When Mint 400 approached their artists with an opportunity to work on a cover from a movie soundtrack, Lowlight jumped at the chance to pay homage to 1983 classic, Scarface. 

“First of all, we love movies and particularly music for movies, so this was a really fun project for us. After considering other pieces of music, we arrived at Scarface (Main Theme) by Giorgio Moroder. It just made sense. Coming off of our latest record, Strange Light, this wasn't too big a leap for us musically. Strange Light put us in the right mindset to tackle a huge, dramatic, 80's monster like this. In some ways working on it felt like a continuation of the record.” 

We added a little treat for the Scarface superfans—if you know the movie then you know the ridiculous power-anthem, Push it to the Limit, that plays during the montage sequence. We've always loved the over-the-top backing vocals in that song, so we decided to add a little taste of that into our version. A little ‘soundtrack crossover action’ for the full scope of the Scarface experience.” —Colin Ryan (drums) 

The band arranged, produced, and self-recorded the track at their studio, CAKO, in eastern Pennsylvania’s growing Lehigh Valley. The track opens as an honest tribute to the original theme by Giorgio Moroder, beginning with ominous, pulsing synthesizers.  

“We had a lot of fun dissecting this song from an arrangement perspective. There are really interesting production tricks that Moroder used, for example, backwards percussion, that we knew we wanted to add to our version. Half the fun was figuring out what this amazing composer did with the original, and then attempting to recreate it (but with our own spin on it, of course).” —Dana Sellers (keys/vocals) 

The song moves to a driving disco dance party jam and ends with a coda—a complete breakdown and reconstruction of the song—allowing room for the band to add their own experimental spin on this iconic score. 


It’s not often that we think about how important the music that was written for films is to our culture. As Mint 400 Records releases its second full compilation of songs written for movie soundtracks it will remind fans of the fascinating scope that movie soundtrack songs cover. This second full length follows up 2018’s compilation, which was a few years in the making and became one of the most popular Mint 400 Records compilations to ever be released. This new collection of songs shows off many new additions to the Mint 400 Records roster like Renee Maskin, Tom Barrett, Lowlight, Swiims, Vanderocker and a bunch more as well as some bands that have been with the label for years like Yawn Mower, The Brixton Riot, Fairmont, The Bitter Chills and many more. The massive 24 song compilation spans movies from the last 70 years and covers everything from Breakfast At Tiffany’s “Moon River” to 8 Mile’s “Lose Yourself”. Of course these are not typical covers as Mint 400’s roster re-imagines and interprets the songs in a way only their roster could from jazz to indie rock.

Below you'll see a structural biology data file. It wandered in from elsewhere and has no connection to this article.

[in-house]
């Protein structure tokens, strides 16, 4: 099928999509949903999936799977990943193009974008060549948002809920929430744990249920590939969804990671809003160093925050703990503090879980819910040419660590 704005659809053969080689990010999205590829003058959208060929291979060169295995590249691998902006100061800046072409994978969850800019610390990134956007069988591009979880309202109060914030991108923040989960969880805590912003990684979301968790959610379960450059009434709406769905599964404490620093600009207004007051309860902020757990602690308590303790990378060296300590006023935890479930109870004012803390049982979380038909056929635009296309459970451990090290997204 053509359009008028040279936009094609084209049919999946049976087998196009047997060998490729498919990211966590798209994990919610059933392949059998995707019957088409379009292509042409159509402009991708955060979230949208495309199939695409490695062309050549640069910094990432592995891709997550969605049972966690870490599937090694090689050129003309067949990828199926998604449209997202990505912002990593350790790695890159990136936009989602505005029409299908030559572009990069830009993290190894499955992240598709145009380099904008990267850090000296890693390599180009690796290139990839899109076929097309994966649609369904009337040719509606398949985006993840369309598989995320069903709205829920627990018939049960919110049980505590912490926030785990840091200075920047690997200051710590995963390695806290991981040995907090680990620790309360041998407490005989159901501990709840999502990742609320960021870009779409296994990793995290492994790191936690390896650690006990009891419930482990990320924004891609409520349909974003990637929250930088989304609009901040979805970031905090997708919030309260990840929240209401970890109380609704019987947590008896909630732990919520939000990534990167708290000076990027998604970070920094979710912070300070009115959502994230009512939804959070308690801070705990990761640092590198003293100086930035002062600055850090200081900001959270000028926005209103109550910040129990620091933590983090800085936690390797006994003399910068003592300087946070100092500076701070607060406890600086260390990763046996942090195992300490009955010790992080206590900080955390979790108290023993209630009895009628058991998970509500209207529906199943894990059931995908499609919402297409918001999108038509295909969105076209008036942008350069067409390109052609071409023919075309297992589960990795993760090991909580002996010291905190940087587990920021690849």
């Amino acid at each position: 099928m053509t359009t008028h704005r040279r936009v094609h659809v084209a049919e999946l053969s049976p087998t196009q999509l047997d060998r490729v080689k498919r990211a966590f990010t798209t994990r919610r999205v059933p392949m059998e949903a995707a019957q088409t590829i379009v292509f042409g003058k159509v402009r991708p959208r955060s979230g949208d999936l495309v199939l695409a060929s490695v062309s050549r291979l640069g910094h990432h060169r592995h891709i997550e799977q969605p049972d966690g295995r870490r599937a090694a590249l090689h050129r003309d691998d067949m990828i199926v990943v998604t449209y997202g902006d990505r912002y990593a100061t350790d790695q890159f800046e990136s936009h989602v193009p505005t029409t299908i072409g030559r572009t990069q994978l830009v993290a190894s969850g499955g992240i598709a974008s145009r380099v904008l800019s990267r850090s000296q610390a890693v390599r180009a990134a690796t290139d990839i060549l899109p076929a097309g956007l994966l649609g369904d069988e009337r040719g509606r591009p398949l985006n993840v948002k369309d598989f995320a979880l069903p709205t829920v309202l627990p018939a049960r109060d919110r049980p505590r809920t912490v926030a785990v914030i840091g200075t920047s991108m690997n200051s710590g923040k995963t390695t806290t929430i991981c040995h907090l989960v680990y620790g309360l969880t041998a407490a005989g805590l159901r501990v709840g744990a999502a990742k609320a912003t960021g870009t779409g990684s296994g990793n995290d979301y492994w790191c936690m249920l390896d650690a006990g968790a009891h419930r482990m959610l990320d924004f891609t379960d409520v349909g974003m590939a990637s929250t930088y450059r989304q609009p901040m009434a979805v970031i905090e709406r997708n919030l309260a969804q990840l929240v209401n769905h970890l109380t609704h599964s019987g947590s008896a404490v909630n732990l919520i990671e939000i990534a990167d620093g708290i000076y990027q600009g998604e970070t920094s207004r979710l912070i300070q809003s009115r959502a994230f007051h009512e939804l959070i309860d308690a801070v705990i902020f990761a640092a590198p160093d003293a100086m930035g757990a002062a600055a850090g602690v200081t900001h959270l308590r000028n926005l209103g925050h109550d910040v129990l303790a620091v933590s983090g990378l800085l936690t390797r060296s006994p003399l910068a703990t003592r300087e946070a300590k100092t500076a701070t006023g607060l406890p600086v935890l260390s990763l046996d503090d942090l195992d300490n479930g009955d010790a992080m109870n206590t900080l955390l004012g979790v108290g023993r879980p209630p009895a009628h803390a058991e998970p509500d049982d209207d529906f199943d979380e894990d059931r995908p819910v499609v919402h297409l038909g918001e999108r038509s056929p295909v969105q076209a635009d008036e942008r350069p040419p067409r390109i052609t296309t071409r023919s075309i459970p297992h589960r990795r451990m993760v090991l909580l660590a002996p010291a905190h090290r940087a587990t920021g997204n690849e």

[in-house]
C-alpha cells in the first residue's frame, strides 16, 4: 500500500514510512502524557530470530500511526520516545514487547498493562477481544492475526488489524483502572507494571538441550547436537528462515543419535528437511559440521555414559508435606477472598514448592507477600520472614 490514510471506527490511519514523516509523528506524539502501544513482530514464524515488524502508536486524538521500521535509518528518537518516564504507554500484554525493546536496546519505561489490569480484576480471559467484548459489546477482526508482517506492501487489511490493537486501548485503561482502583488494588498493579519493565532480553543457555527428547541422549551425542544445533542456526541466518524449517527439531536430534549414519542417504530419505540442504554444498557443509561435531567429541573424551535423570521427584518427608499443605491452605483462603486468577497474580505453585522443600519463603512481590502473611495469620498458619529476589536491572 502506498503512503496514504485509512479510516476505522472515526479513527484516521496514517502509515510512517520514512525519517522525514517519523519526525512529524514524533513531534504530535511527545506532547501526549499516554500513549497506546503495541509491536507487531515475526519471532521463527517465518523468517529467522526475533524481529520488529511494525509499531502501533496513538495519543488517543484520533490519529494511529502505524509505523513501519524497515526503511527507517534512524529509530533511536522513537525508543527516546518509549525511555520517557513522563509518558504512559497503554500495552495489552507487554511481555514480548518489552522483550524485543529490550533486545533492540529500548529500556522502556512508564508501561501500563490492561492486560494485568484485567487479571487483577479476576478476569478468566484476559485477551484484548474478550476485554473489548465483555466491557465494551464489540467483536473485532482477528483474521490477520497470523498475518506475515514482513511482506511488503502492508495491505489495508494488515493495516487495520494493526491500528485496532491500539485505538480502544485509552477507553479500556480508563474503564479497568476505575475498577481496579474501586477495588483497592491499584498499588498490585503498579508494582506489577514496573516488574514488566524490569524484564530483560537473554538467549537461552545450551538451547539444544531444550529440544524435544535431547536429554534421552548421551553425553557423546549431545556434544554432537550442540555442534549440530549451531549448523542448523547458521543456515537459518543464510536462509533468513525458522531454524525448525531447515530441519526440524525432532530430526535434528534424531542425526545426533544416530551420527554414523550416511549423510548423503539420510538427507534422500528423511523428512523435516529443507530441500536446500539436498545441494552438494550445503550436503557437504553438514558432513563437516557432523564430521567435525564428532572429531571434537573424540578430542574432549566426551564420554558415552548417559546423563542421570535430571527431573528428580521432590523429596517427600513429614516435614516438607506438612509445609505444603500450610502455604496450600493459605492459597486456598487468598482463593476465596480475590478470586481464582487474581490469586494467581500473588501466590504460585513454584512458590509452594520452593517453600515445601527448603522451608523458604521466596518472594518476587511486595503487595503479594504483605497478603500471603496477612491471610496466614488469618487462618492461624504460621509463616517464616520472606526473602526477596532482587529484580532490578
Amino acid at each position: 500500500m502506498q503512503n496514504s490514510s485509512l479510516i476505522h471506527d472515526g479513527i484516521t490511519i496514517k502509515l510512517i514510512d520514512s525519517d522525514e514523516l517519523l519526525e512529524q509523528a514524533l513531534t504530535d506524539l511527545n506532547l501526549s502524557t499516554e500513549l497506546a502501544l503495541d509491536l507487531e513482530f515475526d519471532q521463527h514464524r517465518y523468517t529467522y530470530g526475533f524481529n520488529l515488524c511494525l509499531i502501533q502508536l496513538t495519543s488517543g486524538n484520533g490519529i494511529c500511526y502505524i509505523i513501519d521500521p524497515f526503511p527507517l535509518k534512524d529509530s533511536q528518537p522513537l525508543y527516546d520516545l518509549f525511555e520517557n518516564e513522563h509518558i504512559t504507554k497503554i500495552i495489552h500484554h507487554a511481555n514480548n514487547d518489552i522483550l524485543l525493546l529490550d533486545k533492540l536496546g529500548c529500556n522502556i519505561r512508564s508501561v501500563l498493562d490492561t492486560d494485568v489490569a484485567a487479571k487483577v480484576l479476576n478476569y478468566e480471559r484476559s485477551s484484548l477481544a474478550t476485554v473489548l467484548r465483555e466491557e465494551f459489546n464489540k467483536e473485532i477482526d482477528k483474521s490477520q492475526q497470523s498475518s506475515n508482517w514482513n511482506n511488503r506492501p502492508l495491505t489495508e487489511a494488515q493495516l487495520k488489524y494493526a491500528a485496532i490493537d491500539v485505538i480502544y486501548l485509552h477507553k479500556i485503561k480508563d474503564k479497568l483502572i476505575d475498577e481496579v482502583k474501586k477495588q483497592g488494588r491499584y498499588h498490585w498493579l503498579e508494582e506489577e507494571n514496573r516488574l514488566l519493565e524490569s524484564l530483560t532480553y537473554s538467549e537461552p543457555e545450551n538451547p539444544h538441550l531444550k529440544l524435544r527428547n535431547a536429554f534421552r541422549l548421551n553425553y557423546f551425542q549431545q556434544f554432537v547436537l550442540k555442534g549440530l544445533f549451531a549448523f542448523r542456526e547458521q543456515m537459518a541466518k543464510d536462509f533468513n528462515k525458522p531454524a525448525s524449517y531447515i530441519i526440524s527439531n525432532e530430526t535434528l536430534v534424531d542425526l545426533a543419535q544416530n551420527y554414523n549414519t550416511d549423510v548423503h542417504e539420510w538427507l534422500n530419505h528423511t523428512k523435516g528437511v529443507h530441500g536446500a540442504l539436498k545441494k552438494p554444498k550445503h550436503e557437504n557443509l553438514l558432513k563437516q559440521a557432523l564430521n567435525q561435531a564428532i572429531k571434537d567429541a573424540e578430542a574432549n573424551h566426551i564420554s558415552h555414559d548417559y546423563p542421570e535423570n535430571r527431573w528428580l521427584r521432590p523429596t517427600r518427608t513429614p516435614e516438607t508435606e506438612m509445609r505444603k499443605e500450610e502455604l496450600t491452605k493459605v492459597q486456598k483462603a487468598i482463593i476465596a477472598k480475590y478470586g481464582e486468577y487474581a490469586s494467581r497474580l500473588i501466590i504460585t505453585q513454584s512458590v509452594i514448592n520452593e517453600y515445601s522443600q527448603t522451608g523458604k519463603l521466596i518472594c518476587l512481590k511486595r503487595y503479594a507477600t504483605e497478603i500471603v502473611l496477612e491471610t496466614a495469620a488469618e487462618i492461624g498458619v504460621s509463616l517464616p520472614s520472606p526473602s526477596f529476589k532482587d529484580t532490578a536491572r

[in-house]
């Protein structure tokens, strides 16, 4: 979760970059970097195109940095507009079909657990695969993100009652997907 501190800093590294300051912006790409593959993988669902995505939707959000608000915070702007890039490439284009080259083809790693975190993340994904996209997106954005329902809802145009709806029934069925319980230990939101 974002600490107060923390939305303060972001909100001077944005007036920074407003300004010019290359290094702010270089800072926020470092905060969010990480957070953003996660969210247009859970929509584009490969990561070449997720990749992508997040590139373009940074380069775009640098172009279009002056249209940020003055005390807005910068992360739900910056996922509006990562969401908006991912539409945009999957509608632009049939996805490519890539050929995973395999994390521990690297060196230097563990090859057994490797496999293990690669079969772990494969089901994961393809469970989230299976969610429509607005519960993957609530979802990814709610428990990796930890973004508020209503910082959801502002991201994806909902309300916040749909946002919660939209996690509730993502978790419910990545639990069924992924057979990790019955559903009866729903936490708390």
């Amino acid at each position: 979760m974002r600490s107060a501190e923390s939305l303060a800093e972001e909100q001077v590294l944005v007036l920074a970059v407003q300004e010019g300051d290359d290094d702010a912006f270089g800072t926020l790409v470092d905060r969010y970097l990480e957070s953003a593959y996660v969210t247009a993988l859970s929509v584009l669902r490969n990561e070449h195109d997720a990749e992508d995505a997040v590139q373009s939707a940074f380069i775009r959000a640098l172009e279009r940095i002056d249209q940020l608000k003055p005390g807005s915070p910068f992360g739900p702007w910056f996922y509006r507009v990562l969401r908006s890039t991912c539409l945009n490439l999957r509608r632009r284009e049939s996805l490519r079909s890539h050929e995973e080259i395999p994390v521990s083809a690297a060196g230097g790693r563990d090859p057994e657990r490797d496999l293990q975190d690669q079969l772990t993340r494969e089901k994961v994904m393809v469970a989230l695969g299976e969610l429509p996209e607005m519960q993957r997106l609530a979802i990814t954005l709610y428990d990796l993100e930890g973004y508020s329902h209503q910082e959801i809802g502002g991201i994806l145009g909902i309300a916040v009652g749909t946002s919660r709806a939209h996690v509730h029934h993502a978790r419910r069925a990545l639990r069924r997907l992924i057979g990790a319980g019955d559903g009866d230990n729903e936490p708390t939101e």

Here’s what some of the Mint 400 artists said about their tracks: 

"Moon River is one of those iconic songs that you probably shouldn't touch, but I gave it a shot. Covers are always difficult and I just went with a feel rather than following the correct chords or time signature.” 
Dennis King – Sonofdov (Moon River) 

"As ultimate Ryan Gosling fans, it was our dream to cover a song from the Drive soundtrack.  We sincerely wish Ryan would give us a Nightcall." 
Jessica Baggia – This Bliss (Nightcall) 

“Ever since I saw Beetlejuice as a child, I’ve had Danny Elfman’s melody from that song stuck in my head. It has mutated in my mind over the years but I didn’t notice until I listened to the original recently and compared. I decided to just record the version my mind remembered in homage.” 
Ben Didsbury – R|verghxst (Main Theme- Beetlejuice) 

"I feel its a well written song that oddly lends itself to any genre/approach & took the liberty of executing it in the heard muzak form. The result worked surprisingly well to even my surprise."  - Ryan Miera - Yellow Pills (The Neverending Story) 

“Françoise Hardy’s “L’Amour En Privé”, written by Serge Gainsbourg and with music by Jean-Claude Vannier, evokes all the drama and heightened emotion you might expect from a film. Its role in François Leterrier’s Projection Privée exemplifies how a story can be captured in song. Music and imagery go hand in hand for me in my own art, and this song is among my absolute favorite songs written for a film.  

Valerie Geller – El Valerie (L’Amour En Privé) 

"Lose Yourself' is a great, powerful track, and it's inseparable from the film itself. It's loaded with a lot of clever language, and I loved the challenge of making those lyrics work in a different style."  

Matt Cheplic – The Bitter Chills (Lose Yourself) 

“It’s odd for me to think of myself covering Diana Ross but the song choice was presented by my collaborator Christian Kisala and I had heard the song before. The melody immediately struck me as something I could work with. Little did I know there were 7 key changes and the complexity of such a short song. It was definitely one of those songs you grow as a songwriter after covering it. “ 

Neil Sabatino – Fairmont (Do You Know Where You’re Going To?)